Thursday, August 10, 2006

Down but not out

It’s 1:15 p.m. as I write this. I just came back from some time alone. I had lunch at the Red Ribbon outlet nearest me and had the Palabok Petite Meal. Not bad for 74 pesos. It came with a slice of cake (my choice: Coffee Crunch) and a small Coke (bad for the body, but something I consider a treat once a week). Then I spent 30 minutes browsing at National Bookstore, weaving in and out of book aisles and magazine stands.

Every time I enter a bookstore, I feel like a kid in toyland. “You’re such a bookworm,” my son told me earlier this week. “Writers have to be readers,” I told him. I think I’m not just a bookworm. I’m a voracious mother-of-all bookworms.

I’m the type who can go out without lipstick but cannot go out without a book in hand. I panic at the thought of not having anything to read while waiting at a coffee shop, at the bank, even at a stoplight. And since I have to multitask throughout the day, I find that I have to lug around several books with me in a bag every day. Today, I brought with me six books: Healthy Aging by Dr. Andrew Weil (my nonfiction fix for the day), The Citibank Guide to Building Personal Wealth (needed for an article I’m doing), Experiencing God Day-By-Day devotional by Henry and Richard Blackaby (a reminder for me to stop, take a moment and pray), The Torrents of Spring by Ernest Hemingway (my fiction fix for the day), Parenting Gifted Kids by James Delisle, Ph.D. (for insights on how to raise my son), and Your Best Life Now by Joel Osteen (my rah-rah book to lift my spirits). Every day, I try to read a chapter from my book haul.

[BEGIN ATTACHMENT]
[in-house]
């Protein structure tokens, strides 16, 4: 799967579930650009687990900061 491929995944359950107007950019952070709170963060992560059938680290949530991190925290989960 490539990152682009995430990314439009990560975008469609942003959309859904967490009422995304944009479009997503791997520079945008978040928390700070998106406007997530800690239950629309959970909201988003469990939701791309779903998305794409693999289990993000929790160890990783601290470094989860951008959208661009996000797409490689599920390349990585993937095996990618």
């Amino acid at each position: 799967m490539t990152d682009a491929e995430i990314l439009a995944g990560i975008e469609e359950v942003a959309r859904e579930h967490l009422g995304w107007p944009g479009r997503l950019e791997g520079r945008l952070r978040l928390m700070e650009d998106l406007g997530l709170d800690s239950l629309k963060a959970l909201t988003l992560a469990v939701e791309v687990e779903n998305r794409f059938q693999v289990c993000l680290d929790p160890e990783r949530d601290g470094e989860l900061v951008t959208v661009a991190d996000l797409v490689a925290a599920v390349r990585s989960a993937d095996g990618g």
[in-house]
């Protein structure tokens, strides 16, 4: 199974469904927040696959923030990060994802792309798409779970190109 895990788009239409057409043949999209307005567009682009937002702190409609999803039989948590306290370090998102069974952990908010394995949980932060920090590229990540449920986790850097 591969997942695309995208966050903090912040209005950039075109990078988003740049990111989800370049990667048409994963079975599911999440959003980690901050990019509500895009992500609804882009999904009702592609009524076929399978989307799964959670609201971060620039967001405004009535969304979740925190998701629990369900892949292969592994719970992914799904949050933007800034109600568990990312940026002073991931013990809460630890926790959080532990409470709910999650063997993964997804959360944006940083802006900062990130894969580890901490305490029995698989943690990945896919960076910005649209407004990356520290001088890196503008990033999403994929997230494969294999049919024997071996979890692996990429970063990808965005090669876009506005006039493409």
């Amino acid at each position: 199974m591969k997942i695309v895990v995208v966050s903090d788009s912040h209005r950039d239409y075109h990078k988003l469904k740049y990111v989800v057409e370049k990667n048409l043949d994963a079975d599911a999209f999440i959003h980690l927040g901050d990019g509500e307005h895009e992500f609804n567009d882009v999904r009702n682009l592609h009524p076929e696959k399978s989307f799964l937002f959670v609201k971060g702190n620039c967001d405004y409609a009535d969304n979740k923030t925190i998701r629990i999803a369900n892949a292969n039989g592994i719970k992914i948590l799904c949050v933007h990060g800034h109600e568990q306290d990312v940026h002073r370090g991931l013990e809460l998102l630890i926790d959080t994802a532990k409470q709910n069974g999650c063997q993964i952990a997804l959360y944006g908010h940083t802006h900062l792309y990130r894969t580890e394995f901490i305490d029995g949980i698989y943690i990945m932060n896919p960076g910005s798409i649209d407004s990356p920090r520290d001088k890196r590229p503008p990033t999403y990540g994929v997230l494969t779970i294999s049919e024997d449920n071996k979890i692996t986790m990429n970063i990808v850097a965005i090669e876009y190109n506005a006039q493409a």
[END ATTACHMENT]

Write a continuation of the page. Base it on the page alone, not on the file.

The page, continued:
The last book by Osteen couldn’t have come at a better time. I’ve been feeling down the past weeks. My consultancy contract ended last summer and since then, I’ve just been relying on my freelance writing and editing jobs. It’s been hard to make ends meet. And with my savings gone due to medical bills since last year, it has been doubly challenging.

My friend Meg encouraged me to read this book, which incidentally was her gift to me a few months ago. And it’s been a blessing to me. I’ve been reminded to get rid of my negative thoughts and know that God’s favor rests on me because I am God’s child by His grace. “See yourself as God sees you—as a winner, an overcomer,” Osteen writes. “God wants to do a new thing in your life. But you’ve got to do your part and get outside that little box. Start thinking big!”

“May you enlarge her vision,” Meg prayed for me one time. Can’t wait to see what God has in store for me.

VERSE OF THE WEEK: “Consecrate yourself, for tomorrow, the Lord will do amazing things among you.” Joshua 3:5

2 comments:

Connie said...

How was the Hemingway book? :)

quietstream said...

Yikes, I forgot to comment. Sorry, Connie.

In The Torrents of Spring, it looked like Hemingway was just having fun, and making fun of the characters as the story is really about nothing. Like Seinfeld. It is said that the book is a hilarious parody of the Chicago school of literature, which Hemingway refused to follow. While telling the story, Hemingway would put in little notes to the reader. At the end, he asks, "Well, reader, how did you like it? It took me ten days to write it." It really looked like a ten-day writing job. Just have fun while reading it; don't think too much. For Hemingway gems, turn to A Moveable Feast, Fiesta, and Farewell to Arms. :-)